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There’s a name for people like you, and it’s "system entrepreneur."
The term refers to the idea that leaders need a broader set of characteristics and skills beyond simply organization- and program-building to truly move the needle on big social challenges. They must be open-minded and skilled at creating and mobilizing coalitions across sectors. They must be able to do research, influence policy, communicate, measure results, and collaborate to make the leap from direct impact to systemic impact.
Interest in and action on system entrepreneurship is starting to shift philanthropy in transformative ways. What’s perhaps most unique and promising about the idea is that the term "entrepreneur" is not used narrowly; it represents a shared mind-set for all of those working on social change — including donors, who are often viewed as disconnected from the work on the ground.
The rise of the system entrepreneur will create opportunities for everyone associated with the philanthropic sector:
If you are a philanthropist or foundation looking for large-scale impact, a system entrepreneur can help pull together the right partners and keep them on track toward a shared goal.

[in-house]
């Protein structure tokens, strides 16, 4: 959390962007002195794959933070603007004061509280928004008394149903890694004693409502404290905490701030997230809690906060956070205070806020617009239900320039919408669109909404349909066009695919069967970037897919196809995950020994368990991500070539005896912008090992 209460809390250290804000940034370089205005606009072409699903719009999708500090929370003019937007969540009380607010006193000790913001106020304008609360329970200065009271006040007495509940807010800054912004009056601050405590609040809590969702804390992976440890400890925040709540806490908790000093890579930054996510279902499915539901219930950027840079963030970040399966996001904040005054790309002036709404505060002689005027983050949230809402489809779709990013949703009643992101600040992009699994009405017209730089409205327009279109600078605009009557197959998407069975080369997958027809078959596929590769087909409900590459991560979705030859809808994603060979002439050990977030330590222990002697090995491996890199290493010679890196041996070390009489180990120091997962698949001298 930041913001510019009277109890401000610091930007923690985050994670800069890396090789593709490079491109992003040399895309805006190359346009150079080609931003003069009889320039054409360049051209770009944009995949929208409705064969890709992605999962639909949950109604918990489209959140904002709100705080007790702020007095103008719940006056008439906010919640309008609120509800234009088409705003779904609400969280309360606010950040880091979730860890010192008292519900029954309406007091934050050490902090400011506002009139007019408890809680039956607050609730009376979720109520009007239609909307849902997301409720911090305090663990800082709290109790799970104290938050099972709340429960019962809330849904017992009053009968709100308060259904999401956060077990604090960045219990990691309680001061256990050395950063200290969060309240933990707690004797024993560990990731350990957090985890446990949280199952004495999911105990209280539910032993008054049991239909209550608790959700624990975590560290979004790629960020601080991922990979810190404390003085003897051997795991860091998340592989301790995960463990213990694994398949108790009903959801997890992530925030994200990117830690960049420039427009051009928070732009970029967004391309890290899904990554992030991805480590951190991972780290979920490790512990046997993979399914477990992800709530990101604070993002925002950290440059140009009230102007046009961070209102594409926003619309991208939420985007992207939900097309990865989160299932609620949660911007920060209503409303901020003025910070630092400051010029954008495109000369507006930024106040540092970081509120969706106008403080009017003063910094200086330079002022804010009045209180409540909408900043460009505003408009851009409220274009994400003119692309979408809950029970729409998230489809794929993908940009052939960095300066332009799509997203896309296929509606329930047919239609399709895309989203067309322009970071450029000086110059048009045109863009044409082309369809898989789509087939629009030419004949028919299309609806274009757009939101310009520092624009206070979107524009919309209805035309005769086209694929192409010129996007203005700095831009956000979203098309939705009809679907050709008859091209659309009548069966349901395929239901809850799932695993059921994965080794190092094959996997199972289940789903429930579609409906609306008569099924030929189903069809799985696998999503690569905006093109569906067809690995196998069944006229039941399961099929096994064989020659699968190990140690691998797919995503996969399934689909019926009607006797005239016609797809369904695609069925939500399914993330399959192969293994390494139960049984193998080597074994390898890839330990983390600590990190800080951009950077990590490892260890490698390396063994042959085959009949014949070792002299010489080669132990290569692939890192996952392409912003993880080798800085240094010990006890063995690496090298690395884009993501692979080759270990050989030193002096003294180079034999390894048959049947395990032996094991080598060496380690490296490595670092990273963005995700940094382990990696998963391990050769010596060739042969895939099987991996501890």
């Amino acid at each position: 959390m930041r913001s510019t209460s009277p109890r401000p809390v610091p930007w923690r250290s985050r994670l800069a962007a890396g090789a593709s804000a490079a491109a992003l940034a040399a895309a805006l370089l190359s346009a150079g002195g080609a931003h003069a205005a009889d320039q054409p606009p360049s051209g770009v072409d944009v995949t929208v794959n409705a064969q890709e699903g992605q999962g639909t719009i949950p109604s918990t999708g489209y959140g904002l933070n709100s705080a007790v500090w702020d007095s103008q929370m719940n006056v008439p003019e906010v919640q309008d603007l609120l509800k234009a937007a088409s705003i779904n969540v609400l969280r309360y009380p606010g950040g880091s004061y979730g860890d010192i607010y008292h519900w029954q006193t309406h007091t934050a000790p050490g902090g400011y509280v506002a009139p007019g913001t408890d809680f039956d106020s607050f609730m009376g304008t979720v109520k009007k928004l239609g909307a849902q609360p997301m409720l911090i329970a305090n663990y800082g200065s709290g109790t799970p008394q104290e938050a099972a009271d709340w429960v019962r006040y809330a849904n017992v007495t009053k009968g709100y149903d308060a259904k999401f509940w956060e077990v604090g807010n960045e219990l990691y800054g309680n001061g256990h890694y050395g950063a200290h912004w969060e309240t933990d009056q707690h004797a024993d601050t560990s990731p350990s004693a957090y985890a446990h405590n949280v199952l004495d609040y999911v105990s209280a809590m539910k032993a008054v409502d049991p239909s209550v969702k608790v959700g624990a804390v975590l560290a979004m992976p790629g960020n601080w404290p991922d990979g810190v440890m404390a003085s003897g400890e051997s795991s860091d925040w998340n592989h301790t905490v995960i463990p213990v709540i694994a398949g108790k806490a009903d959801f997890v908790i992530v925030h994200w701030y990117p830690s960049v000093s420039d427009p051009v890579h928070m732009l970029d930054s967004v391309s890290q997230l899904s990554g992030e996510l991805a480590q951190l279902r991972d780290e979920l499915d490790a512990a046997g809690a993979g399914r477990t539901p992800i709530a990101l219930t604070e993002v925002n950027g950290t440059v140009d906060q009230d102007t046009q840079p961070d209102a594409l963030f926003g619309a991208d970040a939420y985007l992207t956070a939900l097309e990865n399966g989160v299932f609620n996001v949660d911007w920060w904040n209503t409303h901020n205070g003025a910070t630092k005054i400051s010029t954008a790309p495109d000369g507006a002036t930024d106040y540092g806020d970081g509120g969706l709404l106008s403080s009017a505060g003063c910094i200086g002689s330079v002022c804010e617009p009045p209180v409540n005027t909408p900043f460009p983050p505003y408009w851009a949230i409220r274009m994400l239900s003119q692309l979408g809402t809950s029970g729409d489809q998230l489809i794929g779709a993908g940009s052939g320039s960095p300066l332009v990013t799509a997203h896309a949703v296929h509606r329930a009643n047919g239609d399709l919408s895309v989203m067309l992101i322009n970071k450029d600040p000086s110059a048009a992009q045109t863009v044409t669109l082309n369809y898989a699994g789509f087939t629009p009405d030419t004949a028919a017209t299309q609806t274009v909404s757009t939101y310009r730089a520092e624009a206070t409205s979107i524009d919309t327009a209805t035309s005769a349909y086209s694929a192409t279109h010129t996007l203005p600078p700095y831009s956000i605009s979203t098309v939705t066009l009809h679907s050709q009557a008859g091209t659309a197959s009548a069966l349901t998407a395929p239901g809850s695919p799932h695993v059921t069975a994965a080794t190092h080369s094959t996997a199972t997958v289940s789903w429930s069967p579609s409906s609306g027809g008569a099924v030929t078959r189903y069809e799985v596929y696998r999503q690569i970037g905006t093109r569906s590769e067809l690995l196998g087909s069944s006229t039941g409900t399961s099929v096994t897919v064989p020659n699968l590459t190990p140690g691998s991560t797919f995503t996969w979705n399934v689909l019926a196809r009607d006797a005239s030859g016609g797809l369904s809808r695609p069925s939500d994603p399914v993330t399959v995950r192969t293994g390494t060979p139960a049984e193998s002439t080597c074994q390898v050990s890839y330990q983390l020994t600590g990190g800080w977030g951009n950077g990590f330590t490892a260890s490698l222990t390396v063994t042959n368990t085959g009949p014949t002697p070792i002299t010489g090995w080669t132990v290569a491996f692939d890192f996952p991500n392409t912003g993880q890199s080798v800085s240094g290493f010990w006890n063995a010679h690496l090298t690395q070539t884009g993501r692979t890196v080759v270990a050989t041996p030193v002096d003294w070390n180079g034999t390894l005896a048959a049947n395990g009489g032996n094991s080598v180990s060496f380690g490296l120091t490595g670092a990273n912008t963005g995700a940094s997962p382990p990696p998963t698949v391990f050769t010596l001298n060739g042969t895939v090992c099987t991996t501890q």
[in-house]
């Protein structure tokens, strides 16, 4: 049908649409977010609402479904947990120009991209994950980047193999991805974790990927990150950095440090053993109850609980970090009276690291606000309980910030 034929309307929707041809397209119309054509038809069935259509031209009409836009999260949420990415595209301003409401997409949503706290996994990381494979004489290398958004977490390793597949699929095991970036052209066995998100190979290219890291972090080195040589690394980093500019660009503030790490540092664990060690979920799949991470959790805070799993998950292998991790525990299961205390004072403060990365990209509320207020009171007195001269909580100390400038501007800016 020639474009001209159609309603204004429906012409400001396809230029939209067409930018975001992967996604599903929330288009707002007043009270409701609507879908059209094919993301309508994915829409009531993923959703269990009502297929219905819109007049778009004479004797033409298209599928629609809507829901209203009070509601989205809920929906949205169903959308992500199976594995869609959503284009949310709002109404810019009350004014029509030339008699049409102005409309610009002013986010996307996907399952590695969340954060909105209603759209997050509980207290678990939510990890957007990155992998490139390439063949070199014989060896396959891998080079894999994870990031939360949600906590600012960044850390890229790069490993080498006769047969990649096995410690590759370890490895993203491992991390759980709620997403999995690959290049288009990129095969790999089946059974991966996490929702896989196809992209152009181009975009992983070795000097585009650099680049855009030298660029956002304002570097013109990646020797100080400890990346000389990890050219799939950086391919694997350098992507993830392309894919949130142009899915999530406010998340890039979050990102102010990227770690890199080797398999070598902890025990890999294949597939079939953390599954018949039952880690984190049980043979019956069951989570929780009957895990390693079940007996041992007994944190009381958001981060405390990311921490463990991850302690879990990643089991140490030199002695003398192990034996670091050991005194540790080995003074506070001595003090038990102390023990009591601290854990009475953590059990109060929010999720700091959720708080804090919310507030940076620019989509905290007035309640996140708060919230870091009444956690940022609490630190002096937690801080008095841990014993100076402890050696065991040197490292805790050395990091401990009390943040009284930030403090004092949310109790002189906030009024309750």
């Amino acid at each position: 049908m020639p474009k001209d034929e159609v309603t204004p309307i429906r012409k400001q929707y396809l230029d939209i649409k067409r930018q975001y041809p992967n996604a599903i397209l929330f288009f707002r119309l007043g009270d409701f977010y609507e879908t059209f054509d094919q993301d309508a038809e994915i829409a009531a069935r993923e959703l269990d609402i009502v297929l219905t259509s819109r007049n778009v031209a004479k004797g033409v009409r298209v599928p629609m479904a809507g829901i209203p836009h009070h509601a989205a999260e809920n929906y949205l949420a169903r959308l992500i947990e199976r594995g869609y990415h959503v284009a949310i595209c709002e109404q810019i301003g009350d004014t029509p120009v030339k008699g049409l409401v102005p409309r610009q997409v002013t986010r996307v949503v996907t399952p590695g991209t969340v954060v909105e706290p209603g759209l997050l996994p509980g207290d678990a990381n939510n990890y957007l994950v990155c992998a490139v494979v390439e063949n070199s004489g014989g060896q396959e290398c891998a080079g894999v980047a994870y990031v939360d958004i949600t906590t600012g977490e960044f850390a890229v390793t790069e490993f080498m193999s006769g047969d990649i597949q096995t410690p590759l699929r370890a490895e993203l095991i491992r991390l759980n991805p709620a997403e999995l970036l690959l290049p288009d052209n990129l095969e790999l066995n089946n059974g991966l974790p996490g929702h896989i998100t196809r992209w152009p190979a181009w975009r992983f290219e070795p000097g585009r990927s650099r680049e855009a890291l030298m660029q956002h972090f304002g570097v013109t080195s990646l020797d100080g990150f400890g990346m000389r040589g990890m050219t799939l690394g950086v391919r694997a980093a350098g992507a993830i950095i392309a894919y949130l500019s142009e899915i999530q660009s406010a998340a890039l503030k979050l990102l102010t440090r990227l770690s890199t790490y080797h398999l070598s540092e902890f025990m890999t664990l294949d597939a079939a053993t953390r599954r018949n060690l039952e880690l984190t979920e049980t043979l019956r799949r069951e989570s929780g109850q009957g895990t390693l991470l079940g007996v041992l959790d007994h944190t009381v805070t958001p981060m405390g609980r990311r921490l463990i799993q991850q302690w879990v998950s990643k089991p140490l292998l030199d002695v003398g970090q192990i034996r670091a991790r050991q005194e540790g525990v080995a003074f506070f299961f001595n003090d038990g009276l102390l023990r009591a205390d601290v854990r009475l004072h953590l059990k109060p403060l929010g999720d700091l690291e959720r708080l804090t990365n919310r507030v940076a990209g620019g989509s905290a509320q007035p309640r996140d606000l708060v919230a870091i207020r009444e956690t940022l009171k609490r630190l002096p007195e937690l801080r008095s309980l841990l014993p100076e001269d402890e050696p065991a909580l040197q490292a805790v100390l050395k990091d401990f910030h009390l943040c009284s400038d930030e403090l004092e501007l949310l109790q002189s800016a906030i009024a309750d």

If you are a social entrepreneur with an innovative idea or model, you can team up with a system entrepreneur to find partners who can help you introduce that idea into a larger system.
If you are a public official who wants to bring together local, national, or international resources to address a problem, a system entrepreneur can orchestrate the solution.
The great challenges of our time, from climate change to mass underemployment to infectious disease, are inherently networked and devilishly complex. In other words, they need system entrepreneurs.
The more we all look at social impact as multifaceted and focus our skills and networks accordingly, the better chance we have of driving true systemic change.